Monday, December 10, 2007

In the ballot XXII

Another batch of Member's Bills currently in the ballot. Previous batches are indexed here:

Minimum Wage (Meal Breaks and Rest Periods) Amendment Bill (Sue Moroney): This would amend the Minimum Wage Act 1983 to provide a minimum entitlement for rest and meal breaks - two paid 10-minute rest breaks and a 30 minute meal break in each work period of more than six hours (and proportionately less for shorter work periods). It's a good idea - we used to have such provisions, but they were repealed with the passage of the Employment Contracts Act in 1991, leading to some abuses - which will have absolutel no effect on the average employer, while protecting workers from abusive employers. But I'm curious as to why it is being placed in the Minimum Wage Act rather than the Employment Relations Act.

Employment Relations (Triangular Employment) Amendment Bill (Darien Fenton): This would tweak the Employment Relations Act to better deal with cases of "triangular employment" - employees employed by one employer, but working under the control or direction of another (for example, staff employed by temp or labour hire agencies). Workers in such relationships would gain the right to be covered by any collective agreement operating in the secondary employer's workplace (so temps would have to be granted the same pay and conditions as permanent staff - examples here), and would be able to bring personal grievance cases against the secondary employer. In short, it would break down the legal front used to dodge costs and insulate poor employers from the consequences of their actions.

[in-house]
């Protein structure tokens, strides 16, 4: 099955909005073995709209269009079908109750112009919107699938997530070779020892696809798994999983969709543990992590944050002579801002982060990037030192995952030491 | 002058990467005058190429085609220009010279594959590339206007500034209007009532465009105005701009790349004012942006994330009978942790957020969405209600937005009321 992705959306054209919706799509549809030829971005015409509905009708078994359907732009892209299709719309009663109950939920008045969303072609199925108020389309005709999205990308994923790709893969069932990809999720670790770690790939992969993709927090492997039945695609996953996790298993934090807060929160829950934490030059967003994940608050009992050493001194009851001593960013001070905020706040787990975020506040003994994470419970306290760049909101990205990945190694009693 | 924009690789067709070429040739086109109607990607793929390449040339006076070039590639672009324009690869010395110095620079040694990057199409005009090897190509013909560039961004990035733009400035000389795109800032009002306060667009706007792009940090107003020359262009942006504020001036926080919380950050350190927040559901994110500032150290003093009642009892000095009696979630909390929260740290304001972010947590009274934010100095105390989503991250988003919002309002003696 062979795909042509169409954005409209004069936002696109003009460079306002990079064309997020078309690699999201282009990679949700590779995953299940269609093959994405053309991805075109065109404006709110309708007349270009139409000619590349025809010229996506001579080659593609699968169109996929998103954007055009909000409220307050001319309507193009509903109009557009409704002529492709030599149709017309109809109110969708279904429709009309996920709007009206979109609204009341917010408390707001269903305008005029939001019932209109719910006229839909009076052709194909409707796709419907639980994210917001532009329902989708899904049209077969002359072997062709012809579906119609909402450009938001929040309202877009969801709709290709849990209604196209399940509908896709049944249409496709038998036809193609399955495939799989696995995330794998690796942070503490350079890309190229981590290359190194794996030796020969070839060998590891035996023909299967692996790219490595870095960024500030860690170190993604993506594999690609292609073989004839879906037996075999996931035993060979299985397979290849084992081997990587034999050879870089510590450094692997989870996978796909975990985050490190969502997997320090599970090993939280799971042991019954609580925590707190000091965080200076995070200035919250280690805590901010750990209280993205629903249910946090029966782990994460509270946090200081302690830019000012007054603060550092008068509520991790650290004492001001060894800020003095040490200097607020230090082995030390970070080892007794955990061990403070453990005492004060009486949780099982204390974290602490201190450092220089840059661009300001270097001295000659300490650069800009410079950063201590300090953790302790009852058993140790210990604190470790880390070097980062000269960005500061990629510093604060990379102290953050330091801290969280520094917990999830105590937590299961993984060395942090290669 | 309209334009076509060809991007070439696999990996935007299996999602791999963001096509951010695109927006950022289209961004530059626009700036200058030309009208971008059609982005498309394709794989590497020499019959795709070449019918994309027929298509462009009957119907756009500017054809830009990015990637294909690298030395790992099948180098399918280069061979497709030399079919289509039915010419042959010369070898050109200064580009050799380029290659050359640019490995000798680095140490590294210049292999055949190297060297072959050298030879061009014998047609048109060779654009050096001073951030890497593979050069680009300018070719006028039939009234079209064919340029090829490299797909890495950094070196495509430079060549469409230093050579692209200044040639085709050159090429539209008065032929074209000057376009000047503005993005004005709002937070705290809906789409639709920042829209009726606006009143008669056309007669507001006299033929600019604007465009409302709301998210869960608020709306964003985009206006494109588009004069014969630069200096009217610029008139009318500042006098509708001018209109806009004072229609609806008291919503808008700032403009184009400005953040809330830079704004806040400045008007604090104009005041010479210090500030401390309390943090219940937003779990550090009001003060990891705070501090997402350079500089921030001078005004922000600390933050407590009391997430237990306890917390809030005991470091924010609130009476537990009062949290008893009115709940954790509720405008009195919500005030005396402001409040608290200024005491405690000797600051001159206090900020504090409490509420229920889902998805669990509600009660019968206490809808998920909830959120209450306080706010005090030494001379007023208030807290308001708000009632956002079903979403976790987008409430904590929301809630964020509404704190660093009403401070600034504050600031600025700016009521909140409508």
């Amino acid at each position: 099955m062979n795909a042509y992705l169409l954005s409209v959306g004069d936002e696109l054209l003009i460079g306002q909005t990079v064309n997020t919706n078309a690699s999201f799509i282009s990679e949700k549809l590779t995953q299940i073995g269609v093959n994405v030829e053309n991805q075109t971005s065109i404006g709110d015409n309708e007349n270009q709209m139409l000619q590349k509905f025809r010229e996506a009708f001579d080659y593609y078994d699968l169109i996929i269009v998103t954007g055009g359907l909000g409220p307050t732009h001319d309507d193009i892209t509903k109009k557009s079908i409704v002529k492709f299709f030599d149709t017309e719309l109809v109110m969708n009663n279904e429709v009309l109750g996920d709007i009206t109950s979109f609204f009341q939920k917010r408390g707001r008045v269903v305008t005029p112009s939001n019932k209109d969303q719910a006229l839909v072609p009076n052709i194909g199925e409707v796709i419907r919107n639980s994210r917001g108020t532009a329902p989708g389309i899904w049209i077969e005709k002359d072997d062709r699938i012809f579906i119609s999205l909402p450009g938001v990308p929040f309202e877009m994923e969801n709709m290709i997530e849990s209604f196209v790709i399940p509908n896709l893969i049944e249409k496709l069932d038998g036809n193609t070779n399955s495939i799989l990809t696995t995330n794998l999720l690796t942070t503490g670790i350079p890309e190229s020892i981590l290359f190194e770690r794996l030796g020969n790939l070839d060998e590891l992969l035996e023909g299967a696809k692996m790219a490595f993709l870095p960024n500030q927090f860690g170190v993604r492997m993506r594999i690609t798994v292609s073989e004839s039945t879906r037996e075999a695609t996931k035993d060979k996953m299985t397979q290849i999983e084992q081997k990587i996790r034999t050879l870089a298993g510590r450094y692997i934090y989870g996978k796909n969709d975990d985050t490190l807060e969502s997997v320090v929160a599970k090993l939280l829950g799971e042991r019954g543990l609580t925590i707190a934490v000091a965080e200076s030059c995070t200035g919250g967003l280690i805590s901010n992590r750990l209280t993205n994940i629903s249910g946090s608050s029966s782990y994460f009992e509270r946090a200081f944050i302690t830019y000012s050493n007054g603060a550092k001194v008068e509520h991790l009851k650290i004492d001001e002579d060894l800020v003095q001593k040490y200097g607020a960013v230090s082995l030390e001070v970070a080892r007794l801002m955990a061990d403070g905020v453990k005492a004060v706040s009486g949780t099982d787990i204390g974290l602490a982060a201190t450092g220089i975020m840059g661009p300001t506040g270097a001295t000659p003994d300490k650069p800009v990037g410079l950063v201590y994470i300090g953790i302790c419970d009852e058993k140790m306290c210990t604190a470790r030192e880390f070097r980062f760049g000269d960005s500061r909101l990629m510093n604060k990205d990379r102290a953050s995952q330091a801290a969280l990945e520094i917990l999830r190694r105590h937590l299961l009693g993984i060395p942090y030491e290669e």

Social Security (Benefit Review and Appeal Reform) Amendment Bill (Sue Bradford): This would scrap the existing Benefits Review Committee structure which handles primary appeals on decisions regarding benefit payments. The current system has been criticised as one-sided (all "reviewers" are employees of the Ministry of Social Development, and thus victims of its toxic internal culture), making poor-quality decisions, and failing to conform with basic principles of natural justice affirmed in the Bill of Rights Act. Under the bill, it would be replaced by a system of independent benefit reviewers required to conform to the principles of natural justice, and able to award costs if an appeal is upheld.

As usual, I'll have more bills as I acquire them.